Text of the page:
The first Internet-capable cell phone went live in 1996, and since then, cell phone usage has never been the same. The idea of ​​having internet access in the palm of your hand was a bit too much for me to think about… so I didn’t; but it seems most people can’t live without it.

My little flip phone doesn’t have internet access and won’t if I have a say in it, but I have to make a concession that such power is useful. When traveling, my wife’s cell phone has saved us a lot of stress, especially when our flight plans have been changed by the airlines or when we’re going through unfamiliar territory and Siri tells me where and which way to turn to get to our destination destination.

A recent example of this gift occurred a few months ago when my wife and I left our youngest daughter’s home in Wellington, Colorado, after a very pleasant visit, to drive to our oldest daughter’s home in Madison, Wisconsin, where we expected the same result. But we wanted to drive through part of Kansas first to visit some national historic sites on an indirect route that would eventually take us to Nebraska, Iowa, and then Wisconsin. The map of Colorado from my daughter’s atlas said we could travel straight east across Interstate 25 from Wellington and make a few right-angle turns over farmland to eventually access a two-lane highway leading at Nicodemus National Historic Site.

The problem arose less than ten minutes into our trip, shortly after crossing the freeway and the frontage road heading east. About a hundred yards later we came to a ‘T’ intersection where we had to choose to proceed either left or right. This intersection was not marked on the map, but my inclination was to turn right, which was completely contrary to my long-standing mantra of “when in doubt, always turn left”.

Wisely, my wife suggested we ask Siri. She asked, in her usual nonjudgmental tone, to return to the frontage road, turn north for a quarter of a mile, then east and “continue to the road.” We did, and in no time we were back on track. If we had remained faithful to my initial impulse, I have no doubt that the result would have been much different and much worse. It’s never nice to experience an increasing level of frustration in an enclosed space with a long day ahead of you with someone who knows you at least as well as you know yourself.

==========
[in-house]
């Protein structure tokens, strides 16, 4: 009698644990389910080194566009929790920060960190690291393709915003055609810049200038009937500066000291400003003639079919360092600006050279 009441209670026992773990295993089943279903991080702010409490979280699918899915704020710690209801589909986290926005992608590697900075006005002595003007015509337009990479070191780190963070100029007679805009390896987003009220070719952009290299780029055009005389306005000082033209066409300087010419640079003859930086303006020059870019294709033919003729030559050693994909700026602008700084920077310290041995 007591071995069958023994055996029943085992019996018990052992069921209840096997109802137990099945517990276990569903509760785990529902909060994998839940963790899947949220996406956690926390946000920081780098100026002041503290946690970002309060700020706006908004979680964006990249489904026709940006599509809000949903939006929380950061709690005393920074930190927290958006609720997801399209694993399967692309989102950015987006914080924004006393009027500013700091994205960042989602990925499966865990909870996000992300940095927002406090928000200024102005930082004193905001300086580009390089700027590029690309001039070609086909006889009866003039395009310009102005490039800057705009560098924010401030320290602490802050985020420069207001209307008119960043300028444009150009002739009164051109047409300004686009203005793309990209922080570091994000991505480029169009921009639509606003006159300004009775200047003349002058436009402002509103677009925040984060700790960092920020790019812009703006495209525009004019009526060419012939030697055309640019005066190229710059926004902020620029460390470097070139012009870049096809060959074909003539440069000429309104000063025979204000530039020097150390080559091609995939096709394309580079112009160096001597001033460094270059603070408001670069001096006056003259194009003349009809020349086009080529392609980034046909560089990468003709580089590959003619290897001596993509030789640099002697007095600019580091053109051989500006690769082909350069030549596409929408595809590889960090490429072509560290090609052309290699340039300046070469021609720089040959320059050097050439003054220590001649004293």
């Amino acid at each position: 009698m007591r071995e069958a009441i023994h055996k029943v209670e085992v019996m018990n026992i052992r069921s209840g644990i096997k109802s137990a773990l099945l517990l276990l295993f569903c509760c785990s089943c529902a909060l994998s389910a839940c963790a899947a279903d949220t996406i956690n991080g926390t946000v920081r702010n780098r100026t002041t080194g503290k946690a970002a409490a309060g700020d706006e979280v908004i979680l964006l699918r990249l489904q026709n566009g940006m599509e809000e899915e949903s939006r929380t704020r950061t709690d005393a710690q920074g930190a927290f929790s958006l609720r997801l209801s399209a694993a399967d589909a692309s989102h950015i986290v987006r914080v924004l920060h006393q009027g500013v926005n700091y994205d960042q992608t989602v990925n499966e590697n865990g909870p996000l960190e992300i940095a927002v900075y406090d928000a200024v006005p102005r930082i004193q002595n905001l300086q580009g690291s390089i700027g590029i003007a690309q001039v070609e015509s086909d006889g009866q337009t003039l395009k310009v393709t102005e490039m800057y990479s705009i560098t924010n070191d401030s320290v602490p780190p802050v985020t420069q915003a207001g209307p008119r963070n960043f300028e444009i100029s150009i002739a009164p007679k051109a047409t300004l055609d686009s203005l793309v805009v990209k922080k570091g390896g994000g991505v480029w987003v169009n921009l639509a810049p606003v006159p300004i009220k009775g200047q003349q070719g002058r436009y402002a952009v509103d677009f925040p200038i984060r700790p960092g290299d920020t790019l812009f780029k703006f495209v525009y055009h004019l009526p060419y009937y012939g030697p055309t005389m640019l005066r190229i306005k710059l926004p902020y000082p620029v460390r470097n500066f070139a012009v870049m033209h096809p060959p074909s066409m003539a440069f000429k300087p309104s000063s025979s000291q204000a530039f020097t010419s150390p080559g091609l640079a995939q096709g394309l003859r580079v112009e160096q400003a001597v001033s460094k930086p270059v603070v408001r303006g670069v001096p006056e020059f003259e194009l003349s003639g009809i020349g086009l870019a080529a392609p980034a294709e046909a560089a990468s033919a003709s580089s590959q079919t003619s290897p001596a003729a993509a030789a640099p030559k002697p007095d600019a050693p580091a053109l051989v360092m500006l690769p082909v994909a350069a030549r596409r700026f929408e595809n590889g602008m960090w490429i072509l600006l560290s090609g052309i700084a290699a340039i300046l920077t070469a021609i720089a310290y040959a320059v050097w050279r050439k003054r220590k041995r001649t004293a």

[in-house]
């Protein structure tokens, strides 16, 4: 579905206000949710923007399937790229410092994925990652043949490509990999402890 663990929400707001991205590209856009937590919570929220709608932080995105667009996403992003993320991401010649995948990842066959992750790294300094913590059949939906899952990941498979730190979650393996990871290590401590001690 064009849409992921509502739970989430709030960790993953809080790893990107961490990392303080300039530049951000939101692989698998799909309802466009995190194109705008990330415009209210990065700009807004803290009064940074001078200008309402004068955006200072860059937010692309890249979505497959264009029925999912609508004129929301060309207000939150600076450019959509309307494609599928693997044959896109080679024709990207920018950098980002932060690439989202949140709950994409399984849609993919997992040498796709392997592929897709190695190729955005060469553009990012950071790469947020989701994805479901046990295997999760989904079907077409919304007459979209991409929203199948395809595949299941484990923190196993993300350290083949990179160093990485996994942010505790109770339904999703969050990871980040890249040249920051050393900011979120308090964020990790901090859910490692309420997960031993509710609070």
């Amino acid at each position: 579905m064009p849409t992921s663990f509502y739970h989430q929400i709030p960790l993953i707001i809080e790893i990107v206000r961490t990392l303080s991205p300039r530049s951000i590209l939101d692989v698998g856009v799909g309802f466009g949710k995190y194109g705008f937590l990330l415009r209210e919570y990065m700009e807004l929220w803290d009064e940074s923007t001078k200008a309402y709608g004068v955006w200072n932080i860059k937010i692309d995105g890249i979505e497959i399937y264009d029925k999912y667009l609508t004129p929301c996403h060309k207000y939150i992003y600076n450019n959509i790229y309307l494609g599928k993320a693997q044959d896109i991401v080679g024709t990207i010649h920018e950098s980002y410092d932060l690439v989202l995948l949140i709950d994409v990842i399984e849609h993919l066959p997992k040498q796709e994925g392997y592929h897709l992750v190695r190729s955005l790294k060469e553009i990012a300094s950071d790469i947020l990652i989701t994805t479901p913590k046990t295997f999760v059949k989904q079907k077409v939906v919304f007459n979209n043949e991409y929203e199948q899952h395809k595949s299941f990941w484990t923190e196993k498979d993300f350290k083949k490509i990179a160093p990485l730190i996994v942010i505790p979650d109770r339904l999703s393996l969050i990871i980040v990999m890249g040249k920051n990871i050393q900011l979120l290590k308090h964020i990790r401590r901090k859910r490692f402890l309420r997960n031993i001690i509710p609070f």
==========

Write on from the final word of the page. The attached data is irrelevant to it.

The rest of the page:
However, the most recent example of today’s indispensable need for cell phones was during our recent trip to Europe for a river cruise. My wife spent many hours before the trip, with both a computer and a cell phone, sometimes using them simultaneously to do what seemed to me like some sort of online voodoo to make arrangements for the cruise itself and to meet Covid requirements for airports, airlines and cruise line.

The whole process told me that it is no longer possible to travel abroad without a computer in your pocket, and my desire for the world to be different is just wishful thinking.

During the plane ride to the United States, I watched a western made in 1970 with John Wayne and Dean Martin called Rio Bravo. The film is set in Texas, along the border with Mexico, near what is now Big Bend National Park. This is an area that I know a little about. Predictably, there were no cell phones or computers throughout the film, and no animation either, thank goodness. Long story short, I was transported back in time to the early 1970s when I’m sure I’ve watched this same movie at the Grand Theater in Lander, where the price of admission was well under a dollar for a twelve year old year. It was two hours of life in the past. Invaluable.

About Dianne Stinson